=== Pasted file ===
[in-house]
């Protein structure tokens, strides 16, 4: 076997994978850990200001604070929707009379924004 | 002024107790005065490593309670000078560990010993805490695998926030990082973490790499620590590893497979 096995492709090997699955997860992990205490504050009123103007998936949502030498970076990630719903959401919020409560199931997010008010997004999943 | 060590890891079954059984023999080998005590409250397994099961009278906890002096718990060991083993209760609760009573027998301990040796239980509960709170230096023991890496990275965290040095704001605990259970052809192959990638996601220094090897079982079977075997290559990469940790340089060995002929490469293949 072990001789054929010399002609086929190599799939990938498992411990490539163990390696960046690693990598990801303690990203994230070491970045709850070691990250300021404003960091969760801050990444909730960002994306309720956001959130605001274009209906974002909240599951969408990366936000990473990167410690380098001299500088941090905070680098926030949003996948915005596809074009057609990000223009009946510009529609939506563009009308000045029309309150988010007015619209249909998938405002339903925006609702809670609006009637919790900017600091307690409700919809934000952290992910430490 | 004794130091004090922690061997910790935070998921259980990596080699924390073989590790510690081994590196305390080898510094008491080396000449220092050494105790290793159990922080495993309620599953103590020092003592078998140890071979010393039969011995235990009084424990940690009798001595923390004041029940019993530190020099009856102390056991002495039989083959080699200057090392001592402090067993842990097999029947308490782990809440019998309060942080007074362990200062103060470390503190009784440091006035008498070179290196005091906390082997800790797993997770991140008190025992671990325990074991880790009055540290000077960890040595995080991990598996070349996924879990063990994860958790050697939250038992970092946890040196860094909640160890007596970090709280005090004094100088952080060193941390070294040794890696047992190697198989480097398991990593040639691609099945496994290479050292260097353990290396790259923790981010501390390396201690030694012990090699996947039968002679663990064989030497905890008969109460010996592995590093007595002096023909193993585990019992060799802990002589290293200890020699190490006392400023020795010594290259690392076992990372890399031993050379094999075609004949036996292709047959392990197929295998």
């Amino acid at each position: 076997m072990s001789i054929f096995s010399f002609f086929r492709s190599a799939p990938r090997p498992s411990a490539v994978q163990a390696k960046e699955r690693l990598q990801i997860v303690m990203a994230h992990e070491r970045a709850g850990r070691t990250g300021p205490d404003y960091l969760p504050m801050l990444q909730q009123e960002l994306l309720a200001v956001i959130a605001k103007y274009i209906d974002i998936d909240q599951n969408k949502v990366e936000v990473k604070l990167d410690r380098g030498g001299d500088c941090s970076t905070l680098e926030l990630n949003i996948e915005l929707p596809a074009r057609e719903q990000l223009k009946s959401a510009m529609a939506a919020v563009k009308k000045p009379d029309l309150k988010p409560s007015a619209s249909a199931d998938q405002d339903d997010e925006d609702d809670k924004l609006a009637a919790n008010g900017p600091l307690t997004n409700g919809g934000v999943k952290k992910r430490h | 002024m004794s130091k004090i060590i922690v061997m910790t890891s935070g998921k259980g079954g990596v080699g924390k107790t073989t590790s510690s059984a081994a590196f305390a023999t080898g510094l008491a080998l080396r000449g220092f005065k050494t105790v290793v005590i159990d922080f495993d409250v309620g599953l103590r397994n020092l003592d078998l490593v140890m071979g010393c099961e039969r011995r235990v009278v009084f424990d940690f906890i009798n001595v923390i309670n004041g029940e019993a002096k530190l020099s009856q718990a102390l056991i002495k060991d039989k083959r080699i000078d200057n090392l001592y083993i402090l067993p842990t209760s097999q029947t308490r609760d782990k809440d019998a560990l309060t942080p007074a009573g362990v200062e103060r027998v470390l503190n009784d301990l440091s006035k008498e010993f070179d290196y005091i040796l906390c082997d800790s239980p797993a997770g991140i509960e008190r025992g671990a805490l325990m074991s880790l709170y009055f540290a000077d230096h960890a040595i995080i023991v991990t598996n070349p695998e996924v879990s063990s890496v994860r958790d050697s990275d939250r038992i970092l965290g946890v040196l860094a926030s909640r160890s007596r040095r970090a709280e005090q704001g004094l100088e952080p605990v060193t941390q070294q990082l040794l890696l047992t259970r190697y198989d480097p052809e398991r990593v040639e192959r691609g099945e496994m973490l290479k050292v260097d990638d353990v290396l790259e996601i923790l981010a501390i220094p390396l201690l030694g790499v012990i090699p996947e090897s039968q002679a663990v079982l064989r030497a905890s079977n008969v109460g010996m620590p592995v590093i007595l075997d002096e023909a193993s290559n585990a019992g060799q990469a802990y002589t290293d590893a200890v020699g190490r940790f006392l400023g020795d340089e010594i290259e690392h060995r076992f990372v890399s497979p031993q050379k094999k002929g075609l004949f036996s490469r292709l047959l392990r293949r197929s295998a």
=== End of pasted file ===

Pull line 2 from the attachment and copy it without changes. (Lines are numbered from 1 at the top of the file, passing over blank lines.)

């Protein structure tokens, strides 16, 4: 076997994978850990200001604070929707009379924004 | 002024107790005065490593309670000078560990010993805490695998926030990082973490790499620590590893497979 096995492709090997699955997860992990205490504050009123103007998936949502030498970076990630719903959401919020409560199931997010008010997004999943 | 060590890891079954059984023999080998005590409250397994099961009278906890002096718990060991083993209760609760009573027998301990040796239980509960709170230096023991890496990275965290040095704001605990259970052809192959990638996601220094090897079982079977075997290559990469940790340089060995002929490469293949 072990001789054929010399002609086929190599799939990938498992411990490539163990390696960046690693990598990801303690990203994230070491970045709850070691990250300021404003960091969760801050990444909730960002994306309720956001959130605001274009209906974002909240599951969408990366936000990473990167410690380098001299500088941090905070680098926030949003996948915005596809074009057609990000223009009946510009529609939506563009009308000045029309309150988010007015619209249909998938405002339903925006609702809670609006009637919790900017600091307690409700919809934000952290992910430490 | 004794130091004090922690061997910790935070998921259980990596080699924390073989590790510690081994590196305390080898510094008491080396000449220092050494105790290793159990922080495993309620599953103590020092003592078998140890071979010393039969011995235990009084424990940690009798001595923390004041029940019993530190020099009856102390056991002495039989083959080699200057090392001592402090067993842990097999029947308490782990809440019998309060942080007074362990200062103060470390503190009784440091006035008498070179290196005091906390082997800790797993997770991140008190025992671990325990074991880790009055540290000077960890040595995080991990598996070349996924879990063990994860958790050697939250038992970092946890040196860094909640160890007596970090709280005090004094100088952080060193941390070294040794890696047992190697198989480097398991990593040639691609099945496994290479050292260097353990290396790259923790981010501390390396201690030694012990090699996947039968002679663990064989030497905890008969109460010996592995590093007595002096023909193993585990019992060799802990002589290293200890020699190490006392400023020795010594290259690392076992990372890399031993050379094999075609004949036996292709047959392990197929295998």